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Population-based prevalence of cranial autonomic symptoms in migraine and proposed diagnostic appendix criteria

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BACKGROUND: Migraine with cranial autonomic symptoms is well described in the literature, but its prevalence in previous studies varies enormously. A precise estimate of the prevalence in a population-based material is important because migraine with cranial autonomic symptoms might represent an endophenotype, in which genetic and pathophysiological features differ from those without cranial autonomic features. The aim of the present study, therefore, was to estimate the prevalence in a big population-based sample using both questionnaire-based diagnosis (N = 12,620) and interview-based diagnosis (N = 302). We validate questionnaire-based diagnosis of migraine with cranial autonomic symptoms and develop the first diagnostic criteria for future research of this possible endophenotype.

METHODS: The Danish Blood Donor Study included 127,802 persons who all received a migraine diagnostic questionnaire. Participants who had answered the diagnostic questionnaire constituted the Danish Migraine Population Cohort (N = 62,677) of whom 12,620 had migraine. The diagnostic migraine questionnaire included questions about the following cranial autonomic symptoms: Facial/forehead sweating, lacrimation, ptosis, conjunctival injection, rhinorrhea, nasal congestion, and miosis. Validation was performed by a follow-up semi-structured, purpose-built interview of 302 participants with migraine, where detailed questions were asked to ascertain the validity of the symptoms.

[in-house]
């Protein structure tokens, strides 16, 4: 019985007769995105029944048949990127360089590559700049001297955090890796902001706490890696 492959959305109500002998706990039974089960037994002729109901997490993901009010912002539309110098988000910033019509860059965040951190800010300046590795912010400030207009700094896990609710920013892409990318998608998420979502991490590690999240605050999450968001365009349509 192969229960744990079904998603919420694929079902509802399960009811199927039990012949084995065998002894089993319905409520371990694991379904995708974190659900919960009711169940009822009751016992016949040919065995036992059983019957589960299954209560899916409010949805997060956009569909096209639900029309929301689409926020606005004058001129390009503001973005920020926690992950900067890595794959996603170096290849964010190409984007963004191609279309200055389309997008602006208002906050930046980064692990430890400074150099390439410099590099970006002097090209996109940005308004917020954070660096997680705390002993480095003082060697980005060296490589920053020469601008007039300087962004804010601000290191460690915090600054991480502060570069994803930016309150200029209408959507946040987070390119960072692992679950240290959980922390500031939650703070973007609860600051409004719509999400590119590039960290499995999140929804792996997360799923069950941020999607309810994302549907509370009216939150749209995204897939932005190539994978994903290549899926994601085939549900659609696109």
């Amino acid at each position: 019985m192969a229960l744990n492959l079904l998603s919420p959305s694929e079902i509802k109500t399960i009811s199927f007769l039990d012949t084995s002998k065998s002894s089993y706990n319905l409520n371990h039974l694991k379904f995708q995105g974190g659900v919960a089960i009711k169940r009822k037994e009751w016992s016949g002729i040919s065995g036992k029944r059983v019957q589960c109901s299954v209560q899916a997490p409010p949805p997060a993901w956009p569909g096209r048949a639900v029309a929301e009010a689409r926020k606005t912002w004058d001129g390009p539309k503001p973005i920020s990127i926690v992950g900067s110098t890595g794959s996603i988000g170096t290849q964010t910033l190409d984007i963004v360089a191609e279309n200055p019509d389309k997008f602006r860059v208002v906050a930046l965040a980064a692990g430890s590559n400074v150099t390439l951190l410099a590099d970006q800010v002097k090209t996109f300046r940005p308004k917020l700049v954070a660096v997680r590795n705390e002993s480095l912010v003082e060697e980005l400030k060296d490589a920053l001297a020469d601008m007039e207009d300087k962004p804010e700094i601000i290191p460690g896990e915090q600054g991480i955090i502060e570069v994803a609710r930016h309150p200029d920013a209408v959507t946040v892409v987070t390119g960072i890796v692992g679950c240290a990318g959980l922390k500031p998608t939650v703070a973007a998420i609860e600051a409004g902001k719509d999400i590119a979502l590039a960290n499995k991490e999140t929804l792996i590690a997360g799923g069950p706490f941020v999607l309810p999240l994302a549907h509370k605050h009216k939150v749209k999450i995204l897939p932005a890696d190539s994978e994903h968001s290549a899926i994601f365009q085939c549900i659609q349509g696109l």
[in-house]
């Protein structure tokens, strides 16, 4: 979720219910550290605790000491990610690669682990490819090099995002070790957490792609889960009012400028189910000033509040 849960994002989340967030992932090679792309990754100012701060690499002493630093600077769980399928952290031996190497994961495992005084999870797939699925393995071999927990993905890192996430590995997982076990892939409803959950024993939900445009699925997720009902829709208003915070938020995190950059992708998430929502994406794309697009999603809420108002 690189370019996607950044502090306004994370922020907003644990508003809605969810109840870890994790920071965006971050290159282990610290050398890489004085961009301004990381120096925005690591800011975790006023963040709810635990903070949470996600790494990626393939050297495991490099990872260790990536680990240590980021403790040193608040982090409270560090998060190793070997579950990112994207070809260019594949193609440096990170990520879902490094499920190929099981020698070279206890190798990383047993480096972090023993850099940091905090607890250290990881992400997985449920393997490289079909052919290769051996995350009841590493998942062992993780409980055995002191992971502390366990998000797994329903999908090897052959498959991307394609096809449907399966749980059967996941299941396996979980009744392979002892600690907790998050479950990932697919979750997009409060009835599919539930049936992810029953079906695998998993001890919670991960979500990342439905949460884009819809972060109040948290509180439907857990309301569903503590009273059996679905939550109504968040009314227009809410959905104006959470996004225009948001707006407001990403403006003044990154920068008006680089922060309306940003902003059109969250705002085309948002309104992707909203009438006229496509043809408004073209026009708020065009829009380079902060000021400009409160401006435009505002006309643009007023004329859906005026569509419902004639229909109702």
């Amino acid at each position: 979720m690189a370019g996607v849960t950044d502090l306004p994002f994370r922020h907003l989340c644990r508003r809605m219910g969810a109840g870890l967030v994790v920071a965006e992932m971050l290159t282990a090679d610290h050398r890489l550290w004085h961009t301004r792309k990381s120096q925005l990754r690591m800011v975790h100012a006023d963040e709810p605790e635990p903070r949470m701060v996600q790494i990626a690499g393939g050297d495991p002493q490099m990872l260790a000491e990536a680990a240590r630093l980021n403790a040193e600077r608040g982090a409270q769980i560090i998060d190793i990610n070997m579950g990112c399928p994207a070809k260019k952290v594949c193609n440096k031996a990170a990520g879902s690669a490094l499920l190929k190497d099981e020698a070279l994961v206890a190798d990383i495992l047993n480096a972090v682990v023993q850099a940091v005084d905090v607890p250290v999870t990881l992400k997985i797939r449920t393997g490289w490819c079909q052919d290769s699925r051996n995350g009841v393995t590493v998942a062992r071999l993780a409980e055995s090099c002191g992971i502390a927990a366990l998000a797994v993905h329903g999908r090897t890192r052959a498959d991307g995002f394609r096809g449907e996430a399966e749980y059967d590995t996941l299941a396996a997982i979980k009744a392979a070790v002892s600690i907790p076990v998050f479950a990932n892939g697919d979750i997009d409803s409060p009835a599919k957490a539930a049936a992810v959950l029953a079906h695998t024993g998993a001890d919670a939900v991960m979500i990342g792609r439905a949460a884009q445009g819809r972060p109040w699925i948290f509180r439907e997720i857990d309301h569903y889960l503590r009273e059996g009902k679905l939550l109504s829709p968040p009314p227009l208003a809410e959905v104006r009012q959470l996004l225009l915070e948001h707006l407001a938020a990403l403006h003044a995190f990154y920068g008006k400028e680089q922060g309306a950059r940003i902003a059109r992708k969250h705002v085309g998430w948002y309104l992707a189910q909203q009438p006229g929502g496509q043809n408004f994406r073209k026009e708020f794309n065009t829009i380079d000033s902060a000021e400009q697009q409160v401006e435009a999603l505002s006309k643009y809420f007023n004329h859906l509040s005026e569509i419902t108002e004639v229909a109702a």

RESULTS: The questionnaire-based prevalences of one, respectively two cranial autonomic symptoms were 57% and 31%. The semi-structured interview-based prevalences of one, respectively two symptoms were 44% and 22%. The most common symptoms were facial/forehead sweating (39%) and lacrimation (24%). The specificity of the questionnaire was 80% and the sensitivity was 68%. Correlation analysis showed a weak correlation between symptoms ranging from 0.07 - 0.41, and no clear clustering of symptoms was detected. We suggest the first diagnostic appendix criteria for genetic and epidemiological studies and tighter criteria for clinical and pathophysiological studies. We encourage further studies of severity and consistency of symptoms.

CONCLUSION: Migraine with cranial autonomic symptoms is prevalent in the general population. Suggested diagnostic appendix criteria are important for future studies of this possible migraine endophenotype.

Original languageEnglish
JournalCephalalgia : an international journal of headache
Volume42
Issue number11-12
Pages (from-to)1160-1171
Number of pages12
ISSN0333-1024
DOIs
Publication statusPublished - Oct 2022

    Research areas

  • Appendix, Autonomic Nervous System Diseases/diagnosis, Cohort Studies, Humans, Migraine Disorders/diagnosis, Prevalence

ID: 78348467